Uprooting Food Injustice in West Oakland

Social Justice

In West Oakland, California, residents who want healthy food must work hard to get it. Not only is fresh produce cost-prohibitive for most residents, as 36% of West Oakland residents live below the poverty line, but it’s also hard to find. Grocery stores are few and far between, so cheap and easy fast-food has become the norm, and the community is suffering.

Food inaccessibility is a major problem in the United States. According to the U.S. Department of Agriculture, more than 23.5 million people live in food deserts, defined as areas with low incomes and extremely low access to a supermarket or large grocery store. Consequences manifest in issues like diabetes, cancer, and obesity-related illnesses.

For the last 15 years City Slicker Farms has been tackling food accessibility head on in West Oakland. At the organization’s core is the belief that involving the community in food production will not only inspire them to seek out healthy alternatives, but will also equip people with the tools they need to access them.

City Slicker works toward its mission in three primary ways.

The Garden Program installs garden boxes in the backyards of community centers and homes where residents are eager to grow their own food. Team members provide continued support to make sure their gardens are productive.

The Urban Farming Education Program teaches families and youth how to grow their own food and cook nutritious meals, and it provides jobs for youth at various urban farm sites. The urban farms are places where community members gather, grow food from scratch, and learn to value and seek out a healthy lifestyle.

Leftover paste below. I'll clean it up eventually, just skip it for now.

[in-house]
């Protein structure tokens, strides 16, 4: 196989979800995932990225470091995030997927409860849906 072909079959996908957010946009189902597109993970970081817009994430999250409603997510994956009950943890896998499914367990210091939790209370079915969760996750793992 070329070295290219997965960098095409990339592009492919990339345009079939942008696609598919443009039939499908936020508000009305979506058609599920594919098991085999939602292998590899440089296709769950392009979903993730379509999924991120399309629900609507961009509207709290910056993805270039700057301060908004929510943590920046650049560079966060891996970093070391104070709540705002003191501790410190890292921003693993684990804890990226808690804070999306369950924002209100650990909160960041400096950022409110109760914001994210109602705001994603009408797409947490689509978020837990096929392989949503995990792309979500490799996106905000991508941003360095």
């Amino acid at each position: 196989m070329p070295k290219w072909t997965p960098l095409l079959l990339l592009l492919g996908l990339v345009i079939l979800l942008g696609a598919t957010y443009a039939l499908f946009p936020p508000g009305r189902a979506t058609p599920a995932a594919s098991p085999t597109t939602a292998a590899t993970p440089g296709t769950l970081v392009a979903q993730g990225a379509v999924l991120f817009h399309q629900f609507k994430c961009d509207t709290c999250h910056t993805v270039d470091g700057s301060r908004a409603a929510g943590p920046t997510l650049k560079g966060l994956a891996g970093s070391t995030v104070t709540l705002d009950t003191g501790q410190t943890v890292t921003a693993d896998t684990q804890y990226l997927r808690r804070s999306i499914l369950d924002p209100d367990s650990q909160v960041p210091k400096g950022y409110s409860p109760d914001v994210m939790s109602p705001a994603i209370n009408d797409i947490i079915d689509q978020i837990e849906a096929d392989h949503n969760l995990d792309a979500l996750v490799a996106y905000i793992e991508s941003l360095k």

The Community Market Farms Program takes unused land around the community and turns it into fertile organic gardens. The produce grown there is sold back to community at prices on a sliding scale. Customers pay whatever they can afford, or can even trade what they grow in their own backyards.

In June 2016, a new chapter begins for the West Oakland community as City Slicker Farms opens the gates of its new location, the West Oakland Farm Park. The 1.4-acre space is bigger than its other locations—but more importantly, it’s the first lot that the organization actually owns. With an orchard, crop fields, garden beds, a green house, workshops, and a playground, the Farm Park is fully equipped to engage the community and redefine West Oakland’s relationship with healthy food.

What’s Next?